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After their success in protesting the retention of Robert Gates and Lieberman, anti-war groups are squirming under the bus. Finally an idea that’s surely to make their views adopted by the media: protest Hillary (you know, the one with the plan to end the war). They somehow prefered these IWR voters
Aside from Clinton and Gates, the roster of possible Cabinet secretaries has included Sens. John F. Kerry (D-Mass.) and Richard G. Lugar (R-Ind.), who both voted in 2002 for the resolution authorizing President Bush to invade Iraq, though Lugar has since said he regretted it.
So did Hillary in a debate, but since she’s a Clinton and has no penis it doesn’t count:
Clinton voted in favor of the Iraq war resolution, and despite pressure, she never said during the primary campaign that she regretted that vote.
And look who else suddenly is discovered
Activists note that Vice President-elect Joe Biden, also expected to be a leading voice in the new administration’s foreign policy, voted for the 2002 war resolution.
Astonishing! Next they’ll find out Obama himself didn’t vote against the war! And does anyone remember Biden regretting HIS IWR vote?
And the fun is just beginning:
Martin said that his group was concerned about Gates and Clinton as well as Rahm Emanuel, Obama’s choice for White House chief of staff. He also said his group was trying to mobilize its grass-roots supporters with e-mail alerts, but recognized that it must approach the subject delicately because of public euphoria over Obama’s historic victory.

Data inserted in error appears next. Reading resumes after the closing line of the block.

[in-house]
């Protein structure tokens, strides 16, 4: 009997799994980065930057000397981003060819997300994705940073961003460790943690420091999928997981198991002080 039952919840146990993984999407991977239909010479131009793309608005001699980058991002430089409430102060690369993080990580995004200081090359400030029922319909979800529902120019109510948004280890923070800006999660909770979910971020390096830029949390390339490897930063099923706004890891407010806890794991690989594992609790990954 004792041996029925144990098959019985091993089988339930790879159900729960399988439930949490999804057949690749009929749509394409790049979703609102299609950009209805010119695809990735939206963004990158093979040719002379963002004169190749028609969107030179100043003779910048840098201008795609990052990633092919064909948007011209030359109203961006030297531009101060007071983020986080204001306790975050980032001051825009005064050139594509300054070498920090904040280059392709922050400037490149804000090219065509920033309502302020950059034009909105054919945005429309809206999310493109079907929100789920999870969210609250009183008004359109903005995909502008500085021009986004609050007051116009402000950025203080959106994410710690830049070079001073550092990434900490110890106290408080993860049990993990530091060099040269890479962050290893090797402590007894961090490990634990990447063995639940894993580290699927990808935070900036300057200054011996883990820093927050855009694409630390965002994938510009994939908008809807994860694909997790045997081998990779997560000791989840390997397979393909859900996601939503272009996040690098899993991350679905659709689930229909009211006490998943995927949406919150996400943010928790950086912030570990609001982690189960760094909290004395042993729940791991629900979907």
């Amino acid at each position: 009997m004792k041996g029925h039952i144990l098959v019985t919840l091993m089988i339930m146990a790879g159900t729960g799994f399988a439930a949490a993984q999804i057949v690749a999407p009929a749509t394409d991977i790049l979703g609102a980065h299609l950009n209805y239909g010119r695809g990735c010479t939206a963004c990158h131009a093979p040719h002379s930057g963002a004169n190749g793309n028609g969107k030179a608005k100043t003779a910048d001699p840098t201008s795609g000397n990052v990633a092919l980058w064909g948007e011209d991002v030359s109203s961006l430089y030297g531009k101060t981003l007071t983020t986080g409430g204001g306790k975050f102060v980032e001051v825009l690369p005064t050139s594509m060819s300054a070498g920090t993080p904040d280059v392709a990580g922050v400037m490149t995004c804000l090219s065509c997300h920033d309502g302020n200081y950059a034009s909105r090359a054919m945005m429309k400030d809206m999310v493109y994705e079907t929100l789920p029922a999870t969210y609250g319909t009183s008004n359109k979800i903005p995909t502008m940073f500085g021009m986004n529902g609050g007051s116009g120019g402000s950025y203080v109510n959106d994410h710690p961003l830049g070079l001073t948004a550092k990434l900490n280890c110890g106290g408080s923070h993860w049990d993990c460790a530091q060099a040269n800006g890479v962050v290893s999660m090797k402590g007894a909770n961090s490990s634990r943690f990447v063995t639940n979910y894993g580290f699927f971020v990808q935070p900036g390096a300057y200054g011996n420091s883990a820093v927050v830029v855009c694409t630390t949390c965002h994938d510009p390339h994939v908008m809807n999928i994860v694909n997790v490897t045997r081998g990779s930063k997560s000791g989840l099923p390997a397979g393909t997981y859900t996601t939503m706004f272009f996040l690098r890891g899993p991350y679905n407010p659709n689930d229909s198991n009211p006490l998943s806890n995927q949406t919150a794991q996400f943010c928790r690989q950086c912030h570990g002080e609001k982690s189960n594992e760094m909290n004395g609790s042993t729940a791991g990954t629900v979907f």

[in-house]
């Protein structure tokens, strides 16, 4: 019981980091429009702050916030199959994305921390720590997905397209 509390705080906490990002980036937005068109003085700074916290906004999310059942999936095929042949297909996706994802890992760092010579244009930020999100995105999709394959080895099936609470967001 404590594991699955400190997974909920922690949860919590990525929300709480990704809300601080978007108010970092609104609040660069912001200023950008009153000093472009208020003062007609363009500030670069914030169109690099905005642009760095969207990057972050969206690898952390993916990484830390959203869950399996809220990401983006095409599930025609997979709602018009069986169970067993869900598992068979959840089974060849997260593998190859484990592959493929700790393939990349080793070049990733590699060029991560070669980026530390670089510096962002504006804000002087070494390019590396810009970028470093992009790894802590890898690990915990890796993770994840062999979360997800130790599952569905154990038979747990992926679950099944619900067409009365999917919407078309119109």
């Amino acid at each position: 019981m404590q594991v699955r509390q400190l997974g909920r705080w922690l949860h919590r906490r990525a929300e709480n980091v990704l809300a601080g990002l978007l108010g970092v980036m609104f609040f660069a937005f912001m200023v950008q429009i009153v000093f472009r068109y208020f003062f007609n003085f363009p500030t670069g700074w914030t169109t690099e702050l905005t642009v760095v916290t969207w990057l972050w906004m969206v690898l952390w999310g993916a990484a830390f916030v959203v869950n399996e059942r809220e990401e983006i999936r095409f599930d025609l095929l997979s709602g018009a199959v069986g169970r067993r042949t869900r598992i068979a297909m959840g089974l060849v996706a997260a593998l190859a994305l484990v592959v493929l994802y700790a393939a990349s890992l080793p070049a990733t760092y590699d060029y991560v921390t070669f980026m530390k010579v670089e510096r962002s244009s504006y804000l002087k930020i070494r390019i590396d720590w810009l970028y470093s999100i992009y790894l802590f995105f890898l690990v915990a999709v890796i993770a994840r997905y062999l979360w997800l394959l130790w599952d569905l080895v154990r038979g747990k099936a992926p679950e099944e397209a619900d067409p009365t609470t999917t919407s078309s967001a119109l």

Wow! And these people are his base! As I said – it’s fun under the bus! What to ditch? Principles or worship?
Despite concerns, some groups are trying to remain conciliatory.
Tom Andrews, national director of Win Without War, said that although he finds Sen. Clinton’s views “very troubling,” Obama should be given the benefit of the doubt.
For decades Republicans worked hard to kill FDR’s New Deal. It’s been one of their chief goals.
And in the process, their control of the government they hate so much, created conditions almost similar to those that made the New Deal necessary in the first place.
Still, Obama, who raised more money from Wall Street than incumbent W in 2004 declared he won’t go with what worked before, the raison d’etre of the Democratic party as we used to know it
….rejected the idea of a so-called “new New Deal” for America.
Mr. Obama acknowledged the parallels between the current economic crisis and the problems of the Great Depression, but said that he supported solutions that are “true to our times.”
Instead we get the lame GOP blathering that got us where we are:
I think our basic principle that this is a free market system and that that has worked for us, that it creates innovation and risk taking, I think that’s a principle that we’ve got to hold to as well.”
So, now Wall Street Journal wnts to make sure it gets what it paid for – and they pretty much declare: “It’s not like he even has a choice”. or, in their snappy title